No apologies for the utter deliciousness of this dish which took only around 10 minutes to cook!
At my Tesco up till Wednesday they had trout on offer. I adore trout. It has to be the king of fresh water fish.
I had it first in a restaurant in my late primary school days. I think it was for my parent’s silver wedding. (The only time I saw my dad smoke a cigar.) I wanted a T Bone steak but was told it would be far too big for such a young lad,( a likely story indeed, probably more to do with the price!) so I plumped for trout. Strange choice? Yes!
And to this day, if I ever go to a restaurant, which is a rare occurrence now that I can cook, I always go for fish. Also, having been a butcher that meat was so plentiful, for me, fish was a treat.
So, what do you need.
Well nothing special – all store cupboard stuff. [which by the way is going to form part of another blog Frank and I are going to put out, after a request from a surly friend of mine. Yes Dutton, you know who you are.]
Trout – it cost me £1.50 and I got Bobby Hoy on the fish counter to gut it for me. Capers, about 2 teaspoons of
Half a Lemon Garlic, 1 clove
A knob of Butter
Glug of white Wine
Twist of Pepper and that is it.
Put your trout on a baking tray and stick it under the grill for 5 minutes on each side, take care when turning it over.
The lemon is in the picture to give you an idea about the size of the fish.
Next you need to make the sauce while the trout is under the grill.
Finely chop the garlic and chop the capers a little. Put the butter into a pan with a touch of olive oil to stop it burning
Add the garlic and cook for a minute then add the capers and wine and squeeze the lemon (till the juice runs down my legs!)
A bit of pepper and that’s it.
Serve as you like – I had a light salad as I thought cucumber would be good with this and a slice of crusty bread.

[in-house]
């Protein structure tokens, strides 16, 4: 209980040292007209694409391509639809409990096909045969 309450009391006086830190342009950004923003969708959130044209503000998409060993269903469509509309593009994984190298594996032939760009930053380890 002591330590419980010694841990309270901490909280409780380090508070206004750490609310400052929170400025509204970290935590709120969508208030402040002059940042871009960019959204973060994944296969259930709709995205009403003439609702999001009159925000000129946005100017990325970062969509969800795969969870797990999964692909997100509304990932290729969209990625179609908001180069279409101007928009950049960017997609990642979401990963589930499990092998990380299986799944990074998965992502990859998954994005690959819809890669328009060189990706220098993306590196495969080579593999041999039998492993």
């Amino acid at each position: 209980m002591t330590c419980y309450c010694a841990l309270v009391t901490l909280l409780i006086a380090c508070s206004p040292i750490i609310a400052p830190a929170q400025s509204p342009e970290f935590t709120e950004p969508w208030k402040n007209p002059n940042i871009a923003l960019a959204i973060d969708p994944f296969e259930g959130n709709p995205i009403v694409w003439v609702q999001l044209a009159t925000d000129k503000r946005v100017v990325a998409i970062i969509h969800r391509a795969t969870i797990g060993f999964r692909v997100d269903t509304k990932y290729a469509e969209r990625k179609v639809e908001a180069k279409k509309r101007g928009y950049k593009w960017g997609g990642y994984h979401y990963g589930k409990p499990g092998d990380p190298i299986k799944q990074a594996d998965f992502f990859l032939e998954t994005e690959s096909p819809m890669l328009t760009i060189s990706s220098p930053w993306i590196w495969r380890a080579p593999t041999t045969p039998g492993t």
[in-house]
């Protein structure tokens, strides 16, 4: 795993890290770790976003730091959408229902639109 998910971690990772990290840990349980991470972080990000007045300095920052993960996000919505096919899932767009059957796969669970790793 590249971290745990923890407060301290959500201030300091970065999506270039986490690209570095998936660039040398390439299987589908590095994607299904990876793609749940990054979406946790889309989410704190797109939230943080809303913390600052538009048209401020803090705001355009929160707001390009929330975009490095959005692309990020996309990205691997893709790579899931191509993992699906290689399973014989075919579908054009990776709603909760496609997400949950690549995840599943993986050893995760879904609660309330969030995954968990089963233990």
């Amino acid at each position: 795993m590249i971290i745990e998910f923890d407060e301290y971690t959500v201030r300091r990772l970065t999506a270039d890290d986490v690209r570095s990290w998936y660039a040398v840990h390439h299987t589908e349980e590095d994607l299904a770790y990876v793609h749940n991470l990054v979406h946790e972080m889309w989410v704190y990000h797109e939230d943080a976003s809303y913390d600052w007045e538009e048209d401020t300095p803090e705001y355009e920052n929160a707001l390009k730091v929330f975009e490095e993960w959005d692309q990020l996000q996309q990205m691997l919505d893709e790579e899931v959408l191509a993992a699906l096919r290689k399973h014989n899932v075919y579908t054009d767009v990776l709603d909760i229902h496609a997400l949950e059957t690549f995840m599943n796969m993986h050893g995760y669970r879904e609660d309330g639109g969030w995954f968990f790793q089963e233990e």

I thoroughly enjoyed it and I could still taste it as I was starting a bowls match afterwards. I did it for the missus later, but cut the head and tail off and skinned it too. It looked prettier but my phone went flat so no picture.
There had been no significant plans to do anything like this before I started it. To be honest, I was expecting us to be eating leftover soup… but then, a little bit of inspiration and cupboard-surfing later, we had a full on meal to eat.
Down at the allotment, a couple of days before, we’d rescued the last of the leeks – and whilst they were past their prime, they were still perfectly edible. Ideal for soup. We also had some potatoes that were also getting a little bit beyond themselves. Ideal for soup, too. So a ‘Vichysoise’ was planned.
I had a fresh chicken stock I’d made (see Mugsie’s article – the only thing different was I threw in 4 garlic cloves) and the potatoes and leeks. Chop, season, chuck together and cook. Job done.
Vichysoise is just ‘Leek & Potato’ soup, but served cold – ideal for summers. It was raining when we had it, so it stayed hot, with some leftover for the next day.
So what has any of this got to do with black rice? Well, I’ll tell you…
The next evening, I looked at the soup and realised two things. Firstly, there wasn’t really enough for two as a meal, and second, the starches had broken down overnight and left a soup you could almost eat with a knife and fork. It would liquefy a little when warmed through but I looked at it and thought, why couldn’t I use this as a sauce – it was tasty, savoury and already there and waiting.